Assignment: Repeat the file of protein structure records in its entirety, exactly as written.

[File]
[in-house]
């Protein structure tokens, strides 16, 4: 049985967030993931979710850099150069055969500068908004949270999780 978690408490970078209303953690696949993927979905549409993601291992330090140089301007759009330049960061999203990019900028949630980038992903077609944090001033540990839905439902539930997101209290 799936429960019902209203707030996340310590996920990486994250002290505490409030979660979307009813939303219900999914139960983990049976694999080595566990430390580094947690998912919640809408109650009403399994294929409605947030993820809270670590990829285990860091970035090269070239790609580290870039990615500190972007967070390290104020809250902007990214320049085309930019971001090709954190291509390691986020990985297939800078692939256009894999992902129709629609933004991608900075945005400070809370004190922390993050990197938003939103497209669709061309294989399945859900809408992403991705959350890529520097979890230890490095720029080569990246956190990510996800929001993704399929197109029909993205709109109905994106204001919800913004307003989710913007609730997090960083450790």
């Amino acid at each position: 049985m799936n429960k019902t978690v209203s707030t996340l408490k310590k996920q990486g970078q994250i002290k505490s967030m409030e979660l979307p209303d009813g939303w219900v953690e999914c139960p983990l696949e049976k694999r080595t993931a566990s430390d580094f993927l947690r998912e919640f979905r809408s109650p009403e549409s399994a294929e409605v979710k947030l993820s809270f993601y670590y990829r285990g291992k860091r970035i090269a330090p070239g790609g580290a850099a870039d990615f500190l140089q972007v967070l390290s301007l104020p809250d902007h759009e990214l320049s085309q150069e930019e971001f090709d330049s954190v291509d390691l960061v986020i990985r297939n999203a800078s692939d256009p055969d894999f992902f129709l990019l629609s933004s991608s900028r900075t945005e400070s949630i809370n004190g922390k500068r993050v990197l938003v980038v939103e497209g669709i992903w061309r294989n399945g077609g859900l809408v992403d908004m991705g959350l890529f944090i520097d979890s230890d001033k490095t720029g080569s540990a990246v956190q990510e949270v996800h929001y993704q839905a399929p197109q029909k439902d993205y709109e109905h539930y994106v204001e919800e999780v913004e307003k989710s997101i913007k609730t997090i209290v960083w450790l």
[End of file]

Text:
[in-house]
């Protein structure tokens, strides 16, 4: 049985967030993931979710850099150069055969500068908004949270999780 978690408490970078209303953690696949993927979905549409993601291992330090140089301007759009330049960061999203990019900028949630980038992903077609944090001033540990839905439902539930997101209290 799936429960019902209203707030996340310590996920990486994250002290505490409030979660979307009813939303219900999914139960983990049976694999080595566990430390580094947690998912919640809408109650009403399994294929409605947030993820809270670590990829285990860091970035090269070239790609580290870039990615500190972007967070390290104020809250902007990214320049085309930019971001090709954190291509390691986020990985297939800078692939256009894999992902129709629609933004991608900075945005400070809370004190922390993050990197938003939103497209669709061309294989399945859900809408992403991705959350890529520097979890230890490095720029080569990246956190990510996800929001993704399929197109029909993205709109109905994106204001919800913004307003989710913007609730997090960083450790």
């Amino acid at each position: 049985m799936n429960k019902t978690v209203s707030t996340l408490k310590k996920q990486g970078q994250i002290k505490s967030m409030e979660l979307p209303d009813g939303w219900v953690e999914c139960p983990l696949e049976k694999r080595t993931a566990s430390d580094f993927l947690r998912e919640f979905r809408s109650p009403e549409s399994a294929e409605v979710k947030l993820s809270f993601y670590y990829r285990g291992k860091r970035i090269a330090p070239g790609g580290a850099a870039d990615f500190l140089q972007v967070l390290s301007l104020p809250d902007h759009e990214l320049s085309q150069e930019e971001f090709d330049s954190v291509d390691l960061v986020i990985r297939n999203a800078s692939d256009p055969d894999f992902f129709l990019l629609s933004s991608s900028r900075t945005e400070s949630i809370n004190g922390k500068r993050v990197l938003v980038v939103e497209g669709i992903w061309r294989n399945g077609g859900l809408v992403d908004m991705g959350l890529f944090i520097d979890s230890d001033k490095t720029g080569s540990a990246v956190q990510e949270v996800h929001y993704q839905a399929p197109q029909k439902d993205y709109e109905h539930y994106v204001e919800e999780v913004e307003k989710s997101i913007k609730t997090i209290v960083w450790l």